Sunday, 2 October 2011

Cold as ice

In 1977, the British-American band Foreigner had a great tune called "Cold as ice". Now, even though I wasn't old enough to even listen to the song back then, I have of course heard the hit during my youth, as everyone brought up in the eighties would have.

Stage 20 of the 2012 Giro

Too hard or too soon
RCS gave us a taste of the giro yesterday, with what is supposed to be stage 20. It is a monstrous stage, 218 km long, total elevation of 5900 meters (!), over Mortirolo and up the mighty Stelvio from Bormio. A monster, no doubt about that. On top of this, the stage was chosen by fans, as the organisers of the Giro, the RCS, conducted a poll where fans could vote for their favourite climb. Earlier, I wrote a post of the way RCS keeps evolving and keep challenging traditional organisation structures, using social media, more about that here.

Yesterday, David Millar and Jakob Fuglsang, let out some steam regarding the penultimate stage of next year's giro. Fuglsang criticised the fact that the stage is too extreme coming too late in the giro and Millar that the organisers hadn't learnt nothing of last year, making the race too hard. The debate continued on twitter throughout the day.

I don't disagree with the fact that this stage is hard, and that it is extreme. But, how can anyone say the Giro as a whole race is too hard, the complete Giro will be released in two weeks from now, maybe we'll all be surprised? The organisers of the Giro, the RCS in general and former Giro general Zomegnan in particular, got criticised last year for too long transfers and too hard stages, making the race too hard. How do we know this hasn't been accounted for and dealt with? When an organisation like the RCS receives criticism, like last year, I expect them to make a change. After all, the noise surrounding the 2011 Giro lead to one man loosing his job, as you all know, race director Zomegnan got fired officially in August, allthough rumoured some time earlier. I'm sure the RCS took this matter seriously.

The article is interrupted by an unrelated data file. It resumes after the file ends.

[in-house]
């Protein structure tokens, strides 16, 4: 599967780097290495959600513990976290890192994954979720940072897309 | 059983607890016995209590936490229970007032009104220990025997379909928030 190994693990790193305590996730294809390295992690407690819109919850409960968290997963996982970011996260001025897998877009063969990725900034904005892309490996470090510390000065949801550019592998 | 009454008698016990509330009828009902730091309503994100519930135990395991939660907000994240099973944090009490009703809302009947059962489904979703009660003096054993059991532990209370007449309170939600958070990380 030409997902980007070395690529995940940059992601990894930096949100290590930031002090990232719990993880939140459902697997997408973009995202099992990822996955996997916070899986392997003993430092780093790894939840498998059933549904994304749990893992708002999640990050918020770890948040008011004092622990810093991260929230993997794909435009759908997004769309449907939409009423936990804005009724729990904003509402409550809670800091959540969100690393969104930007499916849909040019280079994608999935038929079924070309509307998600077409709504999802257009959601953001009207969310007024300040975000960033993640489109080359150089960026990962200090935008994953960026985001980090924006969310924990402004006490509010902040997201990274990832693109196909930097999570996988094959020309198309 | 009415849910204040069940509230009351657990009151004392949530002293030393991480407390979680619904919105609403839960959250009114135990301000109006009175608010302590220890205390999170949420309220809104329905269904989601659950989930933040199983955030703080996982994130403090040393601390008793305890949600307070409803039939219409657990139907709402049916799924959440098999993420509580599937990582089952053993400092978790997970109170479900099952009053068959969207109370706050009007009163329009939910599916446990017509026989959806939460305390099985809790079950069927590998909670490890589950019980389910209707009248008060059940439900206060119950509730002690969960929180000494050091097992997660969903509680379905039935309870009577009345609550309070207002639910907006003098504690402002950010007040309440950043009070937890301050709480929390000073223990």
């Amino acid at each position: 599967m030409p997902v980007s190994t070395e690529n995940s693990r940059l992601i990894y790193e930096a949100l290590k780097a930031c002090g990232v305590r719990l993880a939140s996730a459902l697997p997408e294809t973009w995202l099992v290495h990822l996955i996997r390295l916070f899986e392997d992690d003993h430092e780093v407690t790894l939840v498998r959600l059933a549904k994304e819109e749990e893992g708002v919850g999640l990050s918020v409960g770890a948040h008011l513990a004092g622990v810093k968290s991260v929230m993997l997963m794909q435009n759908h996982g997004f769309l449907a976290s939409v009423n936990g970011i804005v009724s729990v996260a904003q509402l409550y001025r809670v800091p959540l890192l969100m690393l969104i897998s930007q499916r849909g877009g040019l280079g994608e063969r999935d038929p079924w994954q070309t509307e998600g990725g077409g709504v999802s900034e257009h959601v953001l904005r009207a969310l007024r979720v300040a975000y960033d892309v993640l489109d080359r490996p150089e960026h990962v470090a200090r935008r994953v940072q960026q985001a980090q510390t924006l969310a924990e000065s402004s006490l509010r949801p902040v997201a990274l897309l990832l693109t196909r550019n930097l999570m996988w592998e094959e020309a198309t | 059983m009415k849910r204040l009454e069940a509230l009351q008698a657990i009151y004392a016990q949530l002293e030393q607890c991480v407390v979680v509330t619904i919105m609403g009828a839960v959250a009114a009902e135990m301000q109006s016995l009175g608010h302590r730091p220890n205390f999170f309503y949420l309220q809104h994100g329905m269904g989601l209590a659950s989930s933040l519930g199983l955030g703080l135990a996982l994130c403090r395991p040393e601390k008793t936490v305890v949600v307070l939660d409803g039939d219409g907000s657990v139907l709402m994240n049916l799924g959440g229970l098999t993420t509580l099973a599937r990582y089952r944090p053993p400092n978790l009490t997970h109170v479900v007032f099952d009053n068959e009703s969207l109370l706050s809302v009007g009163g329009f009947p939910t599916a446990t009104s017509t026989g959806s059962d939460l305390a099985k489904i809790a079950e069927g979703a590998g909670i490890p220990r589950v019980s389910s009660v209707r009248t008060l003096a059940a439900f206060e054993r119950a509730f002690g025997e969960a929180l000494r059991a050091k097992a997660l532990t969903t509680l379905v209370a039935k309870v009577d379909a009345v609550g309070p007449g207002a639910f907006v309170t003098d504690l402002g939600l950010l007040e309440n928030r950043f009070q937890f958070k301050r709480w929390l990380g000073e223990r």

The current Race Director, Michele Aquarone, wrote this on twitter:

This gives an indication that things will be better than last year, and that we should be careful to judge before we have the entire scope in front of us. And yes, we can face riders saving themselves for the final stage all three weeks, something I don't believe, or we can see a blistering giro full of racing. I don't know yet, neither do you. 

One aspect I'm worried about is the tendency too increasingly making races harder. With the fight against doping going the right direction (average speed decreases on climbs, riders more tired etc), races don't need to be that extreme any longer. It is possible to get entertaining racing with stages shorter than the "normal" 200 km. This is an aspect race organisers should pay attention to, in my opinion. 
That said, I do like the idea of making one monster stage, with classical climbs, it's has the possibility for entertainment and safeguards the history of the race, its heart and soul. 

It is too early to conclude whether the 2012 Giro is too extreme. Lets wait and keep our cool until the 16th of October to find out. You can even sit ringside to check yourself, the event will be streamed live over the internet. 

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